PokerStars is celebrating its 20th Anniversary: 20 years as the best known and most trusted online poker site. To join the celebrations here at PokerStars Blog, we are looking back year-by-year on those two decades, noting the landmarks and remembering all the remarkable moments, fitting them into the wider landscape of poker’s sensational development.
Today we look back to 2015. In this year, PokerStars signed up Team Pro players from across Asia to represent a growing international player base. Meanwhile, the popularity of online poker in Latin American nations continued to grow, particularly in Brazil.
In actual fact, poker has long been a global game, especially since the dawn of online poker which, by the end of (WCOOP) 2007, had brought together players from 107 countries to compete for nearly $25 million in prize money. That same year, the Asia Pacific Poker Tour (APPT) brought televised poker to mainland China for the first time.
To demonstrate how poker’s popularity spread around the globe, we’ll be focusing on Asia and South America. Let’s delve a little deeper into the rise of the global game.
Asia has an interesting relationship with poker. In many countries, poker, live or online, is illegal or banned. In China, which has a population of over 1.4 billion, poker is considered “gambling” and all forms of gambling are illegal.
The exception being Macau, a former Portuguese territory that is now classed as an autonomous region. In Macau, there are 41 casinos and gambling accounts for around half the region’s revenue. The player-base is mostly comprised of tourists from China, Hong Kong and elsewhere on the Asian continent. For this reason, Macau is suitably known as the “Las Vegas of Asia”.
Poker first came to Macau in 2007, and the first tournament held was part of the opening season of the APPT. Catching on to the upcoming boom, PokerStars opened one of Macau’s first poker rooms in 2008 in the Grand Waldo Casino. The card room later moved to the Grand Lisboa Casino, then to the City of Dreams, where it can still be found today.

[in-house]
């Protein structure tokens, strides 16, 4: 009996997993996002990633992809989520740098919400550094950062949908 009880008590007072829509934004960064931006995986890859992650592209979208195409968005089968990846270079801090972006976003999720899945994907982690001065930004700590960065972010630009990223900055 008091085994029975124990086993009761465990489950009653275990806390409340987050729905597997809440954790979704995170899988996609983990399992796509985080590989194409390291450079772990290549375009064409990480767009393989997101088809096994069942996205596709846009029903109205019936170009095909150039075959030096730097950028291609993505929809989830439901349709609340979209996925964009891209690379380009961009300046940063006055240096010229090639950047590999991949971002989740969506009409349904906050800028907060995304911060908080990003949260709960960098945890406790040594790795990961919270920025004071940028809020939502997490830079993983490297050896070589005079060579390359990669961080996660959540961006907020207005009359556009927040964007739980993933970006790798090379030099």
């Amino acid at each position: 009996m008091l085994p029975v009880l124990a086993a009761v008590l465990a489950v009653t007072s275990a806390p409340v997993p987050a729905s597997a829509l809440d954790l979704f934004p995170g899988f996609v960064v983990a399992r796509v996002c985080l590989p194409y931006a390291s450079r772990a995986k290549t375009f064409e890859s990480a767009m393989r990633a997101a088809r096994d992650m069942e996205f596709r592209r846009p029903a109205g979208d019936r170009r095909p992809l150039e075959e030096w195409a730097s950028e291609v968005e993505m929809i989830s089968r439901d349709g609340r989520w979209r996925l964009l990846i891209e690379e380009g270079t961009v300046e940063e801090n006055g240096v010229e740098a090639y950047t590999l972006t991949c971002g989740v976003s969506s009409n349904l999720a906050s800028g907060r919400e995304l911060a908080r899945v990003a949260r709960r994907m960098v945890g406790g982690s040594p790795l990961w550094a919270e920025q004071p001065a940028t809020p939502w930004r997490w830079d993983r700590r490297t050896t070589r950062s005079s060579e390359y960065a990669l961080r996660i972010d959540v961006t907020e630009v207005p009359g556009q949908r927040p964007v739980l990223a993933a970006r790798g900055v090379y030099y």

The PokerStars Macau card room is home to 13 cash games and hosts a number of Asia’s most prolific poker series, including the Asia Championship of Poker (ACOP), Macau Poker Cup (MPC), Macau Millions, and the APPT.
Although the WSOP still holds the top five spots for biggest prize pools in poker history, the events and tournaments held in Macau are no joke. The 2012 Macau High Stakes Challenge Super High Roller holds the record for richest tourney in Asia, with a prize pool of $23.5 million. Stanley Choi of China shipped first for nearly $6.5 million.
Much like Vegas is to American players, Macau is the central hub of poker in Asia. When it comes to online poker, the barriers are not to do with popularity or breadth of potential player-base; they are simply down to legalities in many counties within the continent.
The poker boom had been building in Brazil, and across Latin America in general, for years. Live and online poker remain legal or unregulated across many of the continent’s nations, so poker could take off with greater ease and more accessibility than in Asia.
The first Latin America Poker Tour (LAPT) was held in May 2008, stopping first in Brazil and finishing in Uruguay. It was so successful that a second season was launched before the end of the year. In June 2011, Brazil got its own series of poker, the Brasil Poker Tour. The following year, PokerStars sponsored the event and the Brazil Series of Poker (BSOP) was born.